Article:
MAURICE RAVEL:

CHANSONS MADÉCASSES (Madagascan Songs)

Poetry: ÉVARISTE DE PARNY

Translation: Laura Virella

I. NAHANDOVE

Nahandove, oh beauteous Nahandove!

The nocturnal bird has commenced its call,

the full moon shines upon my head

and the budding dew moistens my hair.

The time has come. Who might be keeping you,

Nahandove, oh beauteous Nahandove?

 

The bed of leaves is prepared;

I've sprinkled it with flowers and aromatic herbs;

it is worthy of your charms,

Nahandove, oh beauteous  Nahandove!                                                                                       

 

Here she comes. I recognize the fast breathing

that arises from a rushed stride;
I await the rustle of the slip in which she's wrapped;
it's her, it's Nahandove, the beauteous Nahandove!

 

Catch your breath, my young friend;

lie upon my lap.

How enchanting is your glance!

How vibrant and delicious the movement of your bossoom

beneath the hand that presses against it. You smile,

Nahandove, o beauteous Nahandove!

 

Your kisses penetrate into my soul;

your caresses burn my senses;

stop, or I will die,

one dies of exquisite delight,

Nahandove, oh beauteous Nahandove!

 

Pleasure passes through like a flash.

Your sweet breath turns feeble,

your wet eyes start closing,

your head tilts gently
and your transcendence is extinguished by languor.

You've never been more beautiful in my eyes,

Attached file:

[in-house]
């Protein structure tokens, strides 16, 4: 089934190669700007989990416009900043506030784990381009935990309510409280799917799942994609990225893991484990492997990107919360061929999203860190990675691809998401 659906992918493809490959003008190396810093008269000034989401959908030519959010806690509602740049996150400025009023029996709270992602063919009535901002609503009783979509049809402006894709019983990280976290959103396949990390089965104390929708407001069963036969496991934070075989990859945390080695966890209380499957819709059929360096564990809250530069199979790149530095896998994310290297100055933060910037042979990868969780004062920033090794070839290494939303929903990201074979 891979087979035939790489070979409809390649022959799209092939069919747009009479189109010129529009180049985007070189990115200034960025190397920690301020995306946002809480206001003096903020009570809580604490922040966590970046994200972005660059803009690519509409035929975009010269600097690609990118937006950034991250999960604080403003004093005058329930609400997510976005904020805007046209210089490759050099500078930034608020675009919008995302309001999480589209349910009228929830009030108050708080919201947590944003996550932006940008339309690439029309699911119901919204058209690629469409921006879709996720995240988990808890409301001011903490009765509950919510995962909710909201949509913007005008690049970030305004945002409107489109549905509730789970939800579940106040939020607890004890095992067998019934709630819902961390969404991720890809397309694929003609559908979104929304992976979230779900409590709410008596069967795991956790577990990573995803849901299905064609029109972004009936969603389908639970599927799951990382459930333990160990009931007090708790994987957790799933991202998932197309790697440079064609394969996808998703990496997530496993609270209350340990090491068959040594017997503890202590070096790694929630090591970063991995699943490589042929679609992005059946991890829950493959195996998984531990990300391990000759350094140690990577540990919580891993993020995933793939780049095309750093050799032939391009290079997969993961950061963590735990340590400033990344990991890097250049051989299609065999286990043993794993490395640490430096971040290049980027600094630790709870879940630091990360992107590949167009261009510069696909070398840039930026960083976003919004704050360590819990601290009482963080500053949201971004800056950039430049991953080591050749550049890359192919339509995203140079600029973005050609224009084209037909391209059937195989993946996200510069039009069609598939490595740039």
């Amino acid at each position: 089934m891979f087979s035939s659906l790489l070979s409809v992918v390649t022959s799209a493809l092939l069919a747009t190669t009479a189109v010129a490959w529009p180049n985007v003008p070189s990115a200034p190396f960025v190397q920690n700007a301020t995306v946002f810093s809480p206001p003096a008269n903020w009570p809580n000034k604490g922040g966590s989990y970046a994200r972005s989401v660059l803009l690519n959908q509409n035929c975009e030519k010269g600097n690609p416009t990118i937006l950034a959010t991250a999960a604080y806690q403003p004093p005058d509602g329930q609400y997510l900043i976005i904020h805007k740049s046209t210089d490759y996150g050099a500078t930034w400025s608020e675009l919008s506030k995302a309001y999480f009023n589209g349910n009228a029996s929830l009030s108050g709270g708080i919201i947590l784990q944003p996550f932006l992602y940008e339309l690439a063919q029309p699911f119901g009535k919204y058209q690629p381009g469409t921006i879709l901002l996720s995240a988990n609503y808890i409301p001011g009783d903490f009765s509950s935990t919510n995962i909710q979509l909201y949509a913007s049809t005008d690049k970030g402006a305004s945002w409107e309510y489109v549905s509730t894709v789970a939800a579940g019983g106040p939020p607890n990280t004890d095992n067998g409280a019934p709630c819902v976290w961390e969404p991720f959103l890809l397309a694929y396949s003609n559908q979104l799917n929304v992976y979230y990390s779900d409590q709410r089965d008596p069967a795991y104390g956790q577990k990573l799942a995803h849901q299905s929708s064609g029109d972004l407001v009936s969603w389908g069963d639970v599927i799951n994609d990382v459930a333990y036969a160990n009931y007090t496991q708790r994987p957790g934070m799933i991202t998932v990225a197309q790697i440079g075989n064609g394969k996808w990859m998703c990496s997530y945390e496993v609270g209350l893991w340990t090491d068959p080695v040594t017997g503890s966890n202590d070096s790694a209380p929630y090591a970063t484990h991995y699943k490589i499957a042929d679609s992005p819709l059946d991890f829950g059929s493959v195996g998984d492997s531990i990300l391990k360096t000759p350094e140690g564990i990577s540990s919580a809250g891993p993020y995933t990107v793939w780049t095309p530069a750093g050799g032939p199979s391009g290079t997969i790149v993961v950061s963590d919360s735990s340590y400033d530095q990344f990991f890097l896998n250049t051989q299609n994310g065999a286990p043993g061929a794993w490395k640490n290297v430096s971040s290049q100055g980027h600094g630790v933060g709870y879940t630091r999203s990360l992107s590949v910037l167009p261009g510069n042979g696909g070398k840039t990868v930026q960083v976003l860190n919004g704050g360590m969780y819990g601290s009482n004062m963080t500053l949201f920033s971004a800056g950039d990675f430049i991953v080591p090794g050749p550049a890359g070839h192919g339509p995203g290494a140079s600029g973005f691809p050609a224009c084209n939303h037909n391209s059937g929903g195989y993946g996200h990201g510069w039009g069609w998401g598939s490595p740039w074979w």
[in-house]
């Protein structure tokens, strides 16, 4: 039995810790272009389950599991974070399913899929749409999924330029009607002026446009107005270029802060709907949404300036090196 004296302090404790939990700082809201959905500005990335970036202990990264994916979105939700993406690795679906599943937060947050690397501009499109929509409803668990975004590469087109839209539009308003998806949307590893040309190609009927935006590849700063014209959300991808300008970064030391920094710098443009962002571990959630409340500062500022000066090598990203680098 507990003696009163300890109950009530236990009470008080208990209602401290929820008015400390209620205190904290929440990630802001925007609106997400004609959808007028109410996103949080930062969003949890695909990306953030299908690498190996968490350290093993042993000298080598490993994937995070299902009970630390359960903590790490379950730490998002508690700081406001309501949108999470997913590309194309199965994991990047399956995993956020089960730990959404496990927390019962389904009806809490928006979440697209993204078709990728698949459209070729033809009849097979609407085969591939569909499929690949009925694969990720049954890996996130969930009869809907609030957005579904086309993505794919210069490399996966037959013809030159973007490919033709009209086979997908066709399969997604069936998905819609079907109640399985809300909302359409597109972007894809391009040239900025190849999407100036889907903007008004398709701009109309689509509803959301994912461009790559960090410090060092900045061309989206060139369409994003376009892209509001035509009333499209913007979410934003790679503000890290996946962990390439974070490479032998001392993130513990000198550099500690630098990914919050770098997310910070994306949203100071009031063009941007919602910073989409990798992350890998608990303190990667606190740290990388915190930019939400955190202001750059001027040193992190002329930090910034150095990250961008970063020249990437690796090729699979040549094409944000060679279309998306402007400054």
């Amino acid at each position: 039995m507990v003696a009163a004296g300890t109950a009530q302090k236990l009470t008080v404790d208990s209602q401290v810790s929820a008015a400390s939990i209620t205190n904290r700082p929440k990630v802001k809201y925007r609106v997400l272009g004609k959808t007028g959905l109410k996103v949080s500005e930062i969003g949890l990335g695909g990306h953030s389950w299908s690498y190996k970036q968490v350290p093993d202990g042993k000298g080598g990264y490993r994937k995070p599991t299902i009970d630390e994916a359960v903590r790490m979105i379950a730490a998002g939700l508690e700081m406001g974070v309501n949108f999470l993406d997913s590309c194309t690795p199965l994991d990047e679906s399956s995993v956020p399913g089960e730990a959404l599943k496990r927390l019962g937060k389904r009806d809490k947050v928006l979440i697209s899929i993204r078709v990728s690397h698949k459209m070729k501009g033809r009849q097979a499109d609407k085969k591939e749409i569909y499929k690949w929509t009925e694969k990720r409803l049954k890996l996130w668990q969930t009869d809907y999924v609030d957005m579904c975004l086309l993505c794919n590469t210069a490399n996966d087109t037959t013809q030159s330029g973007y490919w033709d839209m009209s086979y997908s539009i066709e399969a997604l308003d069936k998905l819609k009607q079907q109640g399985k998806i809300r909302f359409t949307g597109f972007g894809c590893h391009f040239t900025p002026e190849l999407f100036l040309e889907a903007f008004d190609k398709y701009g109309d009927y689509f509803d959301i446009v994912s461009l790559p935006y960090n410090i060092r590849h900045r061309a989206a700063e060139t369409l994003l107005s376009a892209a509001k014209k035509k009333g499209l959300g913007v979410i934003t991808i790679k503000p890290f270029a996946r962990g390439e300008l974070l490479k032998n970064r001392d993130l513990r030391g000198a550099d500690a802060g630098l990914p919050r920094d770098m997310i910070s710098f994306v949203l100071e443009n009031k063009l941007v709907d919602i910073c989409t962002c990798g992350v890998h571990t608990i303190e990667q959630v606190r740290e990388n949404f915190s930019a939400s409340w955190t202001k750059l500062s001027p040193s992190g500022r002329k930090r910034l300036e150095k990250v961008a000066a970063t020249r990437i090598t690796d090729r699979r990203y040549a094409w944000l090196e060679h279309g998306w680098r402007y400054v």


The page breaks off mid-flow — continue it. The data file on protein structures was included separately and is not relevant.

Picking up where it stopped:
Nahandove, oh beauteous Nahandove! 

You leave, and I shall languish among regrets and desires.

I shall languish until evening.

You will come back this evening,

Nahandove, oh beauteous Nahandove!

II. AWA

Awa! Awa!

Trust not the white man,

you dwellers of the shore!

From the times of our forefathers,

the white men descended upon this island;

they were told: Here's some land,

let your women cultivate it.

Be just, be good

and become our brethren.

 

The white men promised, yet

at the same time made entrenchments.

They built a menacing fort;

they held thunder captive

in mouths of steel;

their priests insisted on giving us

a god whom we did not know.

Finally they spoke of obedience and slavery:

We'd rather have death!

The carnage was long and terrible;

yet, despite the thunderbolt they vomited,

which flattened entire armies,

they were all exterminated.

Do not trust the white man!

We saw new tyrants rise,

stronger and in bigger numbers,

pitching their tents on the shore:

the sky fought for us;

it threw upon them rains,

tempests and poisoned winds.

They are no more, and we live in freedom.

Awa! Awa!

Trust not the white man,

you dwellers of the shore.

                                                                   

III. IT IS SWEET

It is sweet to lie down, in the warm hours, under a bushy tree, and wait for the evening breeze to bring in the cool air.

Women, come close. While I rest here, under the bushy tree, entertain my ear with your sustained tones. Repeat the song about the young girl who braids her hair, or the one who sits near the rice to chase away the eager birds.

The melody pleases my soul. The dance is almost as sweet to me as a kiss. May your steps be slow; may they emulate the postures of pleasure and the abandonment of ecstasy.

The evening breeze starts to blow; the moon begins to glow through the trees on the mountain. Go and prepare dinner.  

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